‘I Said, ‘OZZ, Did You Take Vocal Lessons For ‘Sabotage’?’ He Says, ‘No, ZAKK, Just Lots Of Drugs’: ZAKK WYLDE On BLACK SABBATH’s Legacy

During a recent captivating episode of “The Power Hour,” the legendary guitarist Zakk Wylde delved into the depths of reminiscence, unraveling Ozzy Osbourne‘s fascinating perspective on the zenith of BLACK SABBATH’s illustrious career, juxtaposed against Geezer Butler’s profound admiration for the quintessential essence embodied in “Master of Reality.”

The first eight opuses of BLACK SABBATH stand as towering pillars within the pantheon of heavy metal, revered and cherished for their unparalleled influence. However, a curious divergence emerges when discussing the acclaim bestowed upon albums like “Never Say Die!” (1978) and “Technical Ecstasy” (1976), which some aficionados do not hold in the same lofty regard as the band’s initial sextet.

“Ozz doesn’t put ‘Sabotage’ in that list,” Zakk disclosed. “Ozzy said that the classic run of SABBATH records ended with ‘Sabbath Bloody Sabbath’ for him. To him, that was it. He would always measure [the record] by the memories that were attached to making the records. What he always remembers whether he had a good time making it, or he was miserable.”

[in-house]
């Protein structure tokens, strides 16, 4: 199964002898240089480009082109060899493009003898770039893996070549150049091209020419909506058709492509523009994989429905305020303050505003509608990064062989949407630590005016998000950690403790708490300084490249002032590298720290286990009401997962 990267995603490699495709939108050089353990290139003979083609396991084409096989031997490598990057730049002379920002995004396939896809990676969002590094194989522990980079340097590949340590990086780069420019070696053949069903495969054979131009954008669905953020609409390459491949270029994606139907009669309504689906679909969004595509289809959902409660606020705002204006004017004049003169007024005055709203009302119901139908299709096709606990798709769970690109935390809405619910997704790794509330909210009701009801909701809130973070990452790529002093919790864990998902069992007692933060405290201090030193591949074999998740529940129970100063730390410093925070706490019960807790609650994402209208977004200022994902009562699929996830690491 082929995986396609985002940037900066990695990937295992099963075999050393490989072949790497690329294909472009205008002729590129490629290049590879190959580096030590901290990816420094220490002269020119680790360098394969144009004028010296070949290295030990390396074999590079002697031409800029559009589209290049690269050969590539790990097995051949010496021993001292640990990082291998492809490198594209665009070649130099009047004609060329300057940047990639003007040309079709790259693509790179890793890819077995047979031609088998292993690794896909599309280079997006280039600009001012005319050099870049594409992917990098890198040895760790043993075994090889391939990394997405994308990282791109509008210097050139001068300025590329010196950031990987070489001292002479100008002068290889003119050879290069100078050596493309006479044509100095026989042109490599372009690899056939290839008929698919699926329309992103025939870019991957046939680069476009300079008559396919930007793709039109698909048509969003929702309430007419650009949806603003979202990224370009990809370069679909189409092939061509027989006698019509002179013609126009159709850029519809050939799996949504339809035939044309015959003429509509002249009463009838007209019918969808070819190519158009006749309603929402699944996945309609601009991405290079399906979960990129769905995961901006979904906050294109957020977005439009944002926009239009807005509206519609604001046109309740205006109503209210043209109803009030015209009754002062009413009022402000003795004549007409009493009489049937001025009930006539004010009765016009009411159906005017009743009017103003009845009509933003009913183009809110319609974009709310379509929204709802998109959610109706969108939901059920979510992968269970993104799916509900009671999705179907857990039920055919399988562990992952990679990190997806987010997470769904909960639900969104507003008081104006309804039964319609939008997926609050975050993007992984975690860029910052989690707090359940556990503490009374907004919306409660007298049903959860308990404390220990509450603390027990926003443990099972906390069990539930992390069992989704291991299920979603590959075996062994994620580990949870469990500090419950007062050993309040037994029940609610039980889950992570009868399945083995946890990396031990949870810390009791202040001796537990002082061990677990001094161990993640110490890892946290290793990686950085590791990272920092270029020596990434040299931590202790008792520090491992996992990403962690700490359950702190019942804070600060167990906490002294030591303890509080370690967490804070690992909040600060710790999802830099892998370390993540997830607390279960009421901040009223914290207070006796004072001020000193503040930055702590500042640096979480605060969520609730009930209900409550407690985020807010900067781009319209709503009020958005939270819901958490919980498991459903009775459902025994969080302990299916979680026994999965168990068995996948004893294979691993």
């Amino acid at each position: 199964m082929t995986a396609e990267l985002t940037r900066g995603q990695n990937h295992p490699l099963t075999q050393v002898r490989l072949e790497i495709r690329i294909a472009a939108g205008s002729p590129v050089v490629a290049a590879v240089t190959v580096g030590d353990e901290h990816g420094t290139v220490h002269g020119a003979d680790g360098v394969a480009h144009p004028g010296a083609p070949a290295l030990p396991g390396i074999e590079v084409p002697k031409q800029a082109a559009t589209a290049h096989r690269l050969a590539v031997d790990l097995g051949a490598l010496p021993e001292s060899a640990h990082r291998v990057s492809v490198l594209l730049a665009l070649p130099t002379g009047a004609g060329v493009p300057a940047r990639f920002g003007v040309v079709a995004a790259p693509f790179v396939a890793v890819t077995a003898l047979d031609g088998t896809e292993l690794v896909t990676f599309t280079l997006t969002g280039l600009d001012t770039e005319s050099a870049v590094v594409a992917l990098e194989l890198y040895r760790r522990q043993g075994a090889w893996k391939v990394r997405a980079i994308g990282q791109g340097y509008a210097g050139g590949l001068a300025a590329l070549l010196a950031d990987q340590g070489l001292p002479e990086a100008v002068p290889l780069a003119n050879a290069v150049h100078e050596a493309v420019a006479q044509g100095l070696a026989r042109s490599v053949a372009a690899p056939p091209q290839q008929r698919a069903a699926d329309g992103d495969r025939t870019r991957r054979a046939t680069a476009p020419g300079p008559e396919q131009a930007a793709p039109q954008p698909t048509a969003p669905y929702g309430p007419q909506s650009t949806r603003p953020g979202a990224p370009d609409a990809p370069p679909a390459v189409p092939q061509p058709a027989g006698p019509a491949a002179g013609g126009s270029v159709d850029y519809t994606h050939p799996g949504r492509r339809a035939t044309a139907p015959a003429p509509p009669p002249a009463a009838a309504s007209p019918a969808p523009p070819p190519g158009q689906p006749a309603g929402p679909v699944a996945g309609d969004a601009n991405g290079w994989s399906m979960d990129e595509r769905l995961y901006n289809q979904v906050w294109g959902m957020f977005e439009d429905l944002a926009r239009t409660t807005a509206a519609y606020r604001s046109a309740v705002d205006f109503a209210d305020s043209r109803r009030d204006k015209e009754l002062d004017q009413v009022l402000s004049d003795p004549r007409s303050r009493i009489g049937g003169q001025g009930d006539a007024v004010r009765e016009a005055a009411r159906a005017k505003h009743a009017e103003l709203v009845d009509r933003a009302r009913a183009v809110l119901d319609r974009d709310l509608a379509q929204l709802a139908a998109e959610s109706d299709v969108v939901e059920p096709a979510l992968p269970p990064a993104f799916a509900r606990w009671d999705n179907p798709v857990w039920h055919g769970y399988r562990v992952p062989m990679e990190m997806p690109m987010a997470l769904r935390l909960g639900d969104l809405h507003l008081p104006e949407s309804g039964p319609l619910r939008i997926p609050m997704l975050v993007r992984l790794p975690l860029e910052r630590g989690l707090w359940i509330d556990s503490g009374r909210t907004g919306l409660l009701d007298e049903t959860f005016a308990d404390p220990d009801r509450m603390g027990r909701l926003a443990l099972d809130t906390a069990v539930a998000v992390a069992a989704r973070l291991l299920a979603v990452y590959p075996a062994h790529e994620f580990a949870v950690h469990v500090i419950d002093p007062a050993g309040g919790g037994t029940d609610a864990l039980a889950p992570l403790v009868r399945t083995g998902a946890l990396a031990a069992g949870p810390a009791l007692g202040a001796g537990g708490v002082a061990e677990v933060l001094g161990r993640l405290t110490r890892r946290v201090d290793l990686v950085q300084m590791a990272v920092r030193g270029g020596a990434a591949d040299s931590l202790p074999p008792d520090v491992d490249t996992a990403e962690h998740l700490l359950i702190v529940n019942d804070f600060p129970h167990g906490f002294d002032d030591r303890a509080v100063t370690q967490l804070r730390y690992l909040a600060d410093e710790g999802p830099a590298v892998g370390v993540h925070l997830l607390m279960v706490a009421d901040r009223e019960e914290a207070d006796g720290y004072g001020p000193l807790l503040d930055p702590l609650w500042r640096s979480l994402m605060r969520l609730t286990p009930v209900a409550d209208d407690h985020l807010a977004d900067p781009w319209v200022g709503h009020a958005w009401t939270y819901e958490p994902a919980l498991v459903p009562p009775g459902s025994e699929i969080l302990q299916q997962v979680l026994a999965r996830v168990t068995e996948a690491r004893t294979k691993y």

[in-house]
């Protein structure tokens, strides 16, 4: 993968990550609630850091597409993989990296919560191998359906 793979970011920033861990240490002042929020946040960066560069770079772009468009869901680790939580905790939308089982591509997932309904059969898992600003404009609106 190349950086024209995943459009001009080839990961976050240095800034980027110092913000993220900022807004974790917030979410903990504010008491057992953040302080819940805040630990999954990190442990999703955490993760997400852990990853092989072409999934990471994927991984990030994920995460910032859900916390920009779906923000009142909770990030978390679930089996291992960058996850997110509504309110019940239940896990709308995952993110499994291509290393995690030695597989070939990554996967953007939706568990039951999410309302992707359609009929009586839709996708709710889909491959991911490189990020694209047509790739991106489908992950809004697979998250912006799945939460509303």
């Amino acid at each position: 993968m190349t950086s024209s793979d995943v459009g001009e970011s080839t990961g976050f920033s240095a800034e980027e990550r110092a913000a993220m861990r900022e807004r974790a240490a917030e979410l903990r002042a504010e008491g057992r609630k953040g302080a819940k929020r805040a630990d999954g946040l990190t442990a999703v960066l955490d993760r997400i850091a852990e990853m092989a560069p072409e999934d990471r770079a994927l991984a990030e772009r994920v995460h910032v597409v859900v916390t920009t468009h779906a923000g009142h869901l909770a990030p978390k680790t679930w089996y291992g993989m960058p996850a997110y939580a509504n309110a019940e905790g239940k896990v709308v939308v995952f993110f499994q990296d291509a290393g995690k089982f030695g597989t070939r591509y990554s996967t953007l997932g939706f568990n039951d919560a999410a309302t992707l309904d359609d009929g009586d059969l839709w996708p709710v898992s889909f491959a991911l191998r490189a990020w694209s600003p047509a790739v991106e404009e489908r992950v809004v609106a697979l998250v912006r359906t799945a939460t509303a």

Reflecting on the turbulent genesis of “Sabotage,” Zakk expounded: “That’s the reason why the album’s called ‘Sabotage’ — all the management things they were going through and everything. The wheels started coming off at that point, for them anyways, with all the outside interference coming in, I suppose. The band’s making records, touring, having fun, [and] the world started collapsing at that point with SABBATH.”

Zakk, an ardent admirer of the album, recounted Ozzy’s wry response to his admiration for the vocalist’s performance: “‘I love his vocal performances on all [the records], but Sabotage — all of it; his phrasing, how bluesy his voice is on ‘The Writ,’ the whole record. It’s just absolutely amazing. I said, ‘Ozz, were you taking vocal lessons or something?’ And he goes, ‘No, Zakk, just lots of drugs.'”

In another intriguing anecdote, Zakk recalled probing Geezer Butler about the quintessential BLACK SABBATH album, to which the esteemed bassist unequivocally proclaimed: “I remember when we were working on the ‘Ozzmosis’ record [1995] with Geezer [Butler], and we were going back from the studio one night. And I said, ‘Geez, if you could only have one SABBATH record from the Ozzy years [you could play to someone who] never heard BLACK SABBATH before [and say], ‘Here you go, this is what BLACK SABBATH Is’, [which one would you pick]? And Geezer said ‘Master of Reality.'”


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